Betterment review — good for new investors?

robo advisor no minimum

Betterment is one of the biggest and most established robo-advisors, and after opening my own account, and doing deep research, I understand why.

Robo-advisor defined: A robo-advisor is an online platform that manages your money without a lot (or any) human interaction. The fact that this process is handled by computers and not humans has resulted in higher returns and much lower fees.

I am a fan of robo-advisors overall, especially for first-time and inexperienced investors — women investors in particular. This is because:

  • Robo advisors are low-fee. This means that you pay a very low amount of money for the program to help manage and grow your money.
  • Robo advisors are easy to use. Some are easier than others (see below), but compared with brokerages I have used, robo advisors are very, very simple and intuitive. One of the main reasons even very smart, successful and educated women don’t invest, or don’t invest as much or as aggressively as they should, is that women tend to be intimidated by financial services products. It is no wonder! These products are almost all designed by men, and want you to feel intimidated — so that you’ll pay high fees for one of their advisors (usually men) to take care of your pretty little head. Eff that.
  • Robo advisors are run by computers, so human bias — including gender bias — is taken out of the equation (at least mostly, because let’s get real: the algorithms are designed mostly by men).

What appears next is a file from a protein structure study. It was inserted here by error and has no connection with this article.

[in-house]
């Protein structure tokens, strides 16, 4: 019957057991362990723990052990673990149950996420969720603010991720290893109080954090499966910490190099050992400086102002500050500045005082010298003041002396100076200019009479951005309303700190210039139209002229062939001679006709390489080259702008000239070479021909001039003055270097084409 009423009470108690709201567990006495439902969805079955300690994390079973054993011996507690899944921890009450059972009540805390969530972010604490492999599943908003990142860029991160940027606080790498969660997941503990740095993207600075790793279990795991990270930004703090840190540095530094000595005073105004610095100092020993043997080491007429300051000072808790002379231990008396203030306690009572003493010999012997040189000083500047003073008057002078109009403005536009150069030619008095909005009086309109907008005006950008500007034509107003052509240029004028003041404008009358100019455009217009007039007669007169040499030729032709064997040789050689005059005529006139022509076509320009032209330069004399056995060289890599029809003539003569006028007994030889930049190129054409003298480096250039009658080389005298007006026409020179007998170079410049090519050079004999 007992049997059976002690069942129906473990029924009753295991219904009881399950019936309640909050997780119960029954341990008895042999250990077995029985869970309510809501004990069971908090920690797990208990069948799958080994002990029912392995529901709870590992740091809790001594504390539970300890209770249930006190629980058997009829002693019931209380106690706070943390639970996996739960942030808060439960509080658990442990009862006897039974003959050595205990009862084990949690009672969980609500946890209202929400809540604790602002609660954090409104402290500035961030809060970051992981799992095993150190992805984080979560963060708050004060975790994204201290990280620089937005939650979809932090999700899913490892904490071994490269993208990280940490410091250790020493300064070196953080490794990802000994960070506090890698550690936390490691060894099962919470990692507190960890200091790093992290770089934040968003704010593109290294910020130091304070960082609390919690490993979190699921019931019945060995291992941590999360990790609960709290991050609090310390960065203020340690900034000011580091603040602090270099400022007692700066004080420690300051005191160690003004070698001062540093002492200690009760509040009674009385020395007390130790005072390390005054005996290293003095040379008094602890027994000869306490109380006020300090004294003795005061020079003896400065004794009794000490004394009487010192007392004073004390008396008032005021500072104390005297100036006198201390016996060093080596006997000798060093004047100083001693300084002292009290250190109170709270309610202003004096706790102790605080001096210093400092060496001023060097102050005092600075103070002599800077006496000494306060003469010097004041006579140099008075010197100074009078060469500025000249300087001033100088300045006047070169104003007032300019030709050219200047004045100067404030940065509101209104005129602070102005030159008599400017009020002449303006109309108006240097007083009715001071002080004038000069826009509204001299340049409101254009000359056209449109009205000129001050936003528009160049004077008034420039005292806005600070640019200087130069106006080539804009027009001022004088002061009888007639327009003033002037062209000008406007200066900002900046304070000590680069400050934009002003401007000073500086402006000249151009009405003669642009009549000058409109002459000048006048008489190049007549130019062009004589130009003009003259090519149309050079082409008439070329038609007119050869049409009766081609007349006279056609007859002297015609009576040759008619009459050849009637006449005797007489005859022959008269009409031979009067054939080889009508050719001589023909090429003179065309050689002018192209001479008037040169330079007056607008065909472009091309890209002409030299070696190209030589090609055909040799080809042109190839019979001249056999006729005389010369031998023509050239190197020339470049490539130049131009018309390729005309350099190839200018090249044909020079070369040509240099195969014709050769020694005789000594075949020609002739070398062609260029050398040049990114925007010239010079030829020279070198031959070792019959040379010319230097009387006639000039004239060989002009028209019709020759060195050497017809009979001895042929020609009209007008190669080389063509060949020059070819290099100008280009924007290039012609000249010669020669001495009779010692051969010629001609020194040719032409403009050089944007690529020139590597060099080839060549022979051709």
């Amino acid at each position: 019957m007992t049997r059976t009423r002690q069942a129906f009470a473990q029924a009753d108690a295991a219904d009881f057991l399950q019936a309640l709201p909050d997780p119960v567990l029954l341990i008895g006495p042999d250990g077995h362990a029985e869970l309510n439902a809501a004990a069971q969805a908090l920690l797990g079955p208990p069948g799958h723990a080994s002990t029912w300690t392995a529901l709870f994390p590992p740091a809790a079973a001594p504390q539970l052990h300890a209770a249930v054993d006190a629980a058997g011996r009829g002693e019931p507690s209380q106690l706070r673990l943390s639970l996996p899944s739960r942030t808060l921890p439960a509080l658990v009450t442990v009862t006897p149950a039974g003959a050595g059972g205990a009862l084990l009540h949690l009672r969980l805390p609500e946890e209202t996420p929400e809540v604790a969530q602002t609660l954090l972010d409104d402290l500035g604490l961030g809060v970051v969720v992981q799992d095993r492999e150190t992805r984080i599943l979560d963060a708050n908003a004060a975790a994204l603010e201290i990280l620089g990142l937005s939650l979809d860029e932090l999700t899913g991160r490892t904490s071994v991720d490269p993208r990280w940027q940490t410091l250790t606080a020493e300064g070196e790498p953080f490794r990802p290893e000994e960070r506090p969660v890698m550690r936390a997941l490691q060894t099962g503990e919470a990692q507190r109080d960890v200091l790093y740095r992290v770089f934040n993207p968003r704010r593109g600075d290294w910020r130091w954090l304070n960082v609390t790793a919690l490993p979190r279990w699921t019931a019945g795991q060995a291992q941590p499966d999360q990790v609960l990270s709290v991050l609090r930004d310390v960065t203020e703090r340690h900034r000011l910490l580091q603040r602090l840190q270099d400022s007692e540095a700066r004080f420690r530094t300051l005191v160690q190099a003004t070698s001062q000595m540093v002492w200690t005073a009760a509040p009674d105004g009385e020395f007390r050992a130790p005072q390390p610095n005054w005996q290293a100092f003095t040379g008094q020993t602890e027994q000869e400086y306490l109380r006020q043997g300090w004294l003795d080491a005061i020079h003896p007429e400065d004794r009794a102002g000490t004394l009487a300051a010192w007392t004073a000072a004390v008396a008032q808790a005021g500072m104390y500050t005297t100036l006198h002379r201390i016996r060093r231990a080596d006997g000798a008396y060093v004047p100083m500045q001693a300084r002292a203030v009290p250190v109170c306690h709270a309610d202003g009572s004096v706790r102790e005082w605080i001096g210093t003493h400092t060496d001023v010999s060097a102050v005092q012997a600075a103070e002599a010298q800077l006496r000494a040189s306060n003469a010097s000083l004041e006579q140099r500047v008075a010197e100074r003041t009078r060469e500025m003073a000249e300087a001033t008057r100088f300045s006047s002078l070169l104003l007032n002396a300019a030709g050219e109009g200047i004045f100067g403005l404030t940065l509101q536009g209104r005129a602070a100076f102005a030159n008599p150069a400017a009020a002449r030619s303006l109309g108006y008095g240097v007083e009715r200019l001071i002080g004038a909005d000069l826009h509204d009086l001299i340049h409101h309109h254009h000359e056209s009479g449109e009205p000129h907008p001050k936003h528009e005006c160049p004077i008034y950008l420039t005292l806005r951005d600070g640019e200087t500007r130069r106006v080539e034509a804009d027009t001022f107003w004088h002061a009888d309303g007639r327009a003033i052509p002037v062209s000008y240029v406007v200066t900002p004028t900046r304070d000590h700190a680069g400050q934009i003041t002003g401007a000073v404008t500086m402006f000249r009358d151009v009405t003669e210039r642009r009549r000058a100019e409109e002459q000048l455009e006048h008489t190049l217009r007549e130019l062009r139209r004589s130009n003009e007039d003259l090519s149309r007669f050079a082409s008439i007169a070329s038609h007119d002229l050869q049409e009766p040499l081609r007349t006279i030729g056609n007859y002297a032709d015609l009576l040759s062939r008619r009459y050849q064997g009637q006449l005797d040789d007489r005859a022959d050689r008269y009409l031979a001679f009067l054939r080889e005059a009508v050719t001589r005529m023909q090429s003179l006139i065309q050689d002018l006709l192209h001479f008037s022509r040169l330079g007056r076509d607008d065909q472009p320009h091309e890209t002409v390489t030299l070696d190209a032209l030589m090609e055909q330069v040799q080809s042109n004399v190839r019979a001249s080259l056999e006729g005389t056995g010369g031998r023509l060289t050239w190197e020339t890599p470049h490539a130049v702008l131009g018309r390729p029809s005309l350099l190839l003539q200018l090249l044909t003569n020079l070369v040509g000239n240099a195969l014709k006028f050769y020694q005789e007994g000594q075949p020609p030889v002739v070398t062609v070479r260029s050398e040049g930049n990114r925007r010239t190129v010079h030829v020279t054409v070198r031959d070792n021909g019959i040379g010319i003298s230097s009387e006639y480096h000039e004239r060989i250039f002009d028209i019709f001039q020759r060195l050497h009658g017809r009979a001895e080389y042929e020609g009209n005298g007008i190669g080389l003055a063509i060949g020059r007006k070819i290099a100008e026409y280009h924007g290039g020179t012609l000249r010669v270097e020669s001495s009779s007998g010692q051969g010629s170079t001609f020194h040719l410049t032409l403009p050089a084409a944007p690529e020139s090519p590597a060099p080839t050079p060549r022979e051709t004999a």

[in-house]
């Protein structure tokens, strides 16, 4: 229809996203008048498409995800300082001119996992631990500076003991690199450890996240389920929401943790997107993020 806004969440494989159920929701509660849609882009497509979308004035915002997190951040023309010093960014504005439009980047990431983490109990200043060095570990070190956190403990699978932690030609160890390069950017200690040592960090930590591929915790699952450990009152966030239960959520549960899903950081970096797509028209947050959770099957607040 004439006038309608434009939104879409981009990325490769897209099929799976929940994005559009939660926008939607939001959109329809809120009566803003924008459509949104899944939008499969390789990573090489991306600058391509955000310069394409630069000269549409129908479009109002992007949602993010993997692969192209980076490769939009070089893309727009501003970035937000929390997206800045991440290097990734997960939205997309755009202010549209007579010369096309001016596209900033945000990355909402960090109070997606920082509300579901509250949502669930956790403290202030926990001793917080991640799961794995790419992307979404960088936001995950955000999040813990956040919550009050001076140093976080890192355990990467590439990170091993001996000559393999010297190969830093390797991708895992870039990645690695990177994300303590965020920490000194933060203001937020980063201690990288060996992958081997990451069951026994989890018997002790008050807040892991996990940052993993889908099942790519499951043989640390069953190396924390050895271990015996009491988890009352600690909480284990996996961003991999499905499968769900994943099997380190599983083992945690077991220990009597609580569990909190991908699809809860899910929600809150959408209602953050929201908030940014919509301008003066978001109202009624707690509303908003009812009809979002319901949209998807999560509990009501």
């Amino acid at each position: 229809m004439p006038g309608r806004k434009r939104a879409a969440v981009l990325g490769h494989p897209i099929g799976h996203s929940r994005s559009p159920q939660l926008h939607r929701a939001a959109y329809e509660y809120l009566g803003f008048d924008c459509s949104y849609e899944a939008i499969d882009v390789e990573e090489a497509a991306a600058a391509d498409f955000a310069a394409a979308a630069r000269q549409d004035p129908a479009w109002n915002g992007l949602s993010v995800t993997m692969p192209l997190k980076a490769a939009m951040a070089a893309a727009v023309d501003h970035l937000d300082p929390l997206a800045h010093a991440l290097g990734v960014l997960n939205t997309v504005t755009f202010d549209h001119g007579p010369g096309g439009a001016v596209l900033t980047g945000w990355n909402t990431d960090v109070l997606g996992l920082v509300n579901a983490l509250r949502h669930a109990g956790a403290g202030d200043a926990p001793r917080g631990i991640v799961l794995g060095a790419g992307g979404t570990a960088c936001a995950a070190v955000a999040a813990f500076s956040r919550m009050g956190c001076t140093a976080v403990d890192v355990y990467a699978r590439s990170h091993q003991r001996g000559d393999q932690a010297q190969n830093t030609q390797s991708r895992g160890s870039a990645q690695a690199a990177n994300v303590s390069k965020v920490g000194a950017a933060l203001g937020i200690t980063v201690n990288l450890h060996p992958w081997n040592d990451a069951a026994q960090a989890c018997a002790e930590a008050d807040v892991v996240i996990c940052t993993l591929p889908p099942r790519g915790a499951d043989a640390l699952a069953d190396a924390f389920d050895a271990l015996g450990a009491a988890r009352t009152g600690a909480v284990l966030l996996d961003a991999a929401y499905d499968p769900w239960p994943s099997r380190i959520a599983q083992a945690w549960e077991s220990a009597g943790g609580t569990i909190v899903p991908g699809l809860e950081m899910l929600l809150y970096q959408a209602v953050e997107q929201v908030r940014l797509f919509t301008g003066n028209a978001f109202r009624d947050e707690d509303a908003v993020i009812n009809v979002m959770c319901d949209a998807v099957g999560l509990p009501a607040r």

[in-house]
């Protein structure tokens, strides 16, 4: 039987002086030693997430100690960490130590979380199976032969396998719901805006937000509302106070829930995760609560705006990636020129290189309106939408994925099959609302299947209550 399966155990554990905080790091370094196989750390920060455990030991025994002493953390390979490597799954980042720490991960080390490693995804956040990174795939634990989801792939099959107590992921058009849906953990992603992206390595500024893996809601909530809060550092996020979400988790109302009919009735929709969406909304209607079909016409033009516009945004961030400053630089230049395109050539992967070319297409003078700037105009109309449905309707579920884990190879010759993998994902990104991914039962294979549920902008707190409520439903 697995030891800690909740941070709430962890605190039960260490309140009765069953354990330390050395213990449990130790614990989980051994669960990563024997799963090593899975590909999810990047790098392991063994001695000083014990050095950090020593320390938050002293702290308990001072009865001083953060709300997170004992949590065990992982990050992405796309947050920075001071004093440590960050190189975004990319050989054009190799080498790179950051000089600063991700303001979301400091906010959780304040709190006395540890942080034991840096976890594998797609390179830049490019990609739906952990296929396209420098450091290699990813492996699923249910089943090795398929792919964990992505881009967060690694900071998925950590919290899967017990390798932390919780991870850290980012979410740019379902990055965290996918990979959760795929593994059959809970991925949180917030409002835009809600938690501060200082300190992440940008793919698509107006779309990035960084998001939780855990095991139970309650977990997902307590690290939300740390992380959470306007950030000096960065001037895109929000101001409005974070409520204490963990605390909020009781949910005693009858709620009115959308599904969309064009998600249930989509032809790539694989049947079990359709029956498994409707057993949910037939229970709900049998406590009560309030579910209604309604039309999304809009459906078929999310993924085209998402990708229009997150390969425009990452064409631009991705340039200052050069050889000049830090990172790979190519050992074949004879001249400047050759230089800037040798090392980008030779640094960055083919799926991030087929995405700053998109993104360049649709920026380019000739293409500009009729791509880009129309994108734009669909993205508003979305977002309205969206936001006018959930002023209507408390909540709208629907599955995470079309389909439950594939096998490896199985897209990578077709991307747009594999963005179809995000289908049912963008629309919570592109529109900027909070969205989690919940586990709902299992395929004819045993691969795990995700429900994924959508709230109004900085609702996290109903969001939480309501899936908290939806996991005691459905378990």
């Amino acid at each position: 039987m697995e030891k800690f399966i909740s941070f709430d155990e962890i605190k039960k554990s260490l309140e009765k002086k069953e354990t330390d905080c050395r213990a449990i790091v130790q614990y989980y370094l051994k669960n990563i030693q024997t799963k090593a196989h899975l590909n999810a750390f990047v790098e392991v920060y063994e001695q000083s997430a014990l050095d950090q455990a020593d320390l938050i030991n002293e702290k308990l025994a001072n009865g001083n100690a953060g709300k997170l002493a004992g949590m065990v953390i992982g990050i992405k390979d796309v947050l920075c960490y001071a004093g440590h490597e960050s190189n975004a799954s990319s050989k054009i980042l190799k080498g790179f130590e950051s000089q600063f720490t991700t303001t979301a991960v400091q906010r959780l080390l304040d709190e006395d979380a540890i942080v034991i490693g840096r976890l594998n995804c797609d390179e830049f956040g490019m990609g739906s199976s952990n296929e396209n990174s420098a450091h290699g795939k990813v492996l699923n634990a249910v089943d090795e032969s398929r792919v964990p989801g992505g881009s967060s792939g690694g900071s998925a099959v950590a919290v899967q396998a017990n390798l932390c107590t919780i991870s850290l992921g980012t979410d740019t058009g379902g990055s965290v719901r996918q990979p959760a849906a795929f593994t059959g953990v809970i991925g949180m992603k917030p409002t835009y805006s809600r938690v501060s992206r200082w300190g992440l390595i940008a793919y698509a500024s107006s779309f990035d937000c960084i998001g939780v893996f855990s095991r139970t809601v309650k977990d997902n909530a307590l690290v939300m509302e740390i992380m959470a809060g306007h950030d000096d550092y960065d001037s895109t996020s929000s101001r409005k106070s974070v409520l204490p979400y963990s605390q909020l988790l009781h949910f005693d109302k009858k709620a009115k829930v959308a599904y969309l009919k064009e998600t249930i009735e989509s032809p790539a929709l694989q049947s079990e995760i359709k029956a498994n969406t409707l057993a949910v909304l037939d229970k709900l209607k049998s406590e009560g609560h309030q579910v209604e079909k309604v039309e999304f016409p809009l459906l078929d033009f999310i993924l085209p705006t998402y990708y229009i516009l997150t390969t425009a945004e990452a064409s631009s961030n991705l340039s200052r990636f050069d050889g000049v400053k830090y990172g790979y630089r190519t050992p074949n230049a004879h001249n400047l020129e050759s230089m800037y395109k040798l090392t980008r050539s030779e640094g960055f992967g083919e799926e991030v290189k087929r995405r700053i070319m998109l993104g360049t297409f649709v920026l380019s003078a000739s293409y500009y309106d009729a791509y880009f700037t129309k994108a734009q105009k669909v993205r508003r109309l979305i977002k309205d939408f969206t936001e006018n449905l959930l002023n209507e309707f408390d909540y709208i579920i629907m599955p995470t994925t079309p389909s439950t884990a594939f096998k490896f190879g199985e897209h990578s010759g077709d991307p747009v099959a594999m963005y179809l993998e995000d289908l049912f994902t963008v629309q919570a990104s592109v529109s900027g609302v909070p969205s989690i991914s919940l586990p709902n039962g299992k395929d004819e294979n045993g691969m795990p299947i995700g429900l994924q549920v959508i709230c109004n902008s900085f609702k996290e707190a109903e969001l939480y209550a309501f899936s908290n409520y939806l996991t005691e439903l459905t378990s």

Benefits of Betterment:

  • Betterment is one of the most established and biggest robo-advisors, with $10 billion assets under management.
  • No account minimum.
  • Very low fees — .25% of assets under management for its basic plan, compared with the 1-2%+ average charged by traditional advisors.
  • $0 annual fee.
  • Ridiculously easy to use.
  • Set up in less than 5 minutes.
  • Consult with a human financial advisor via the app.
  • Betterment has an app!
  • Free investment checkup — not required to be a client.
  • Phone support for its Premium clients ($100,000 balance minimum)

I tried out Betterment, and here is how to set up your Betterment Account:

  1. Go to Betterment.com. I get that they are marketing to older couples here, but young single women are served, too!

betterment robo advisor review

 

2. If you’d like your free investment checkup, go through a few steps to get a snapshot of your financial picture. It took me 3 minutes (I timed it), and was really helpful:

robo advisors pros cons

best robo advisor new investor

starting investing

 

3. If you are ready to open an account, go to this page. I opened an account and it took another 4 minutes, including connecting my checking account and funding it. Remember, it is free to open an account, and there is $0 minimum. So, if you’d like to play around and see if you like it, there is no obligation:

robo advisor no minimum

4. In this process, you set the type of investment (retirement, emergency fund, big purchase, etc.), your income, tax bracket, and connect any other investment accounts you have so Betterment can help you create an investment strategy. If you don’t know the answer to some of these questions, no big deal. Keep going.

5. Once you get settled in, you can turn on some cool features, including tax loss harvesting (explained below), and ‘Smart Deposit’ — which automatically invests extra money in your checking account. If you are like me, any extra cash sitting around is likely to be blown on clothes and restaurants. With Smart Deposit, you set a maximum sum you like to maintain in your bank account, and Betterment automatically withdraws and invests anything over that. It will save you from yourself!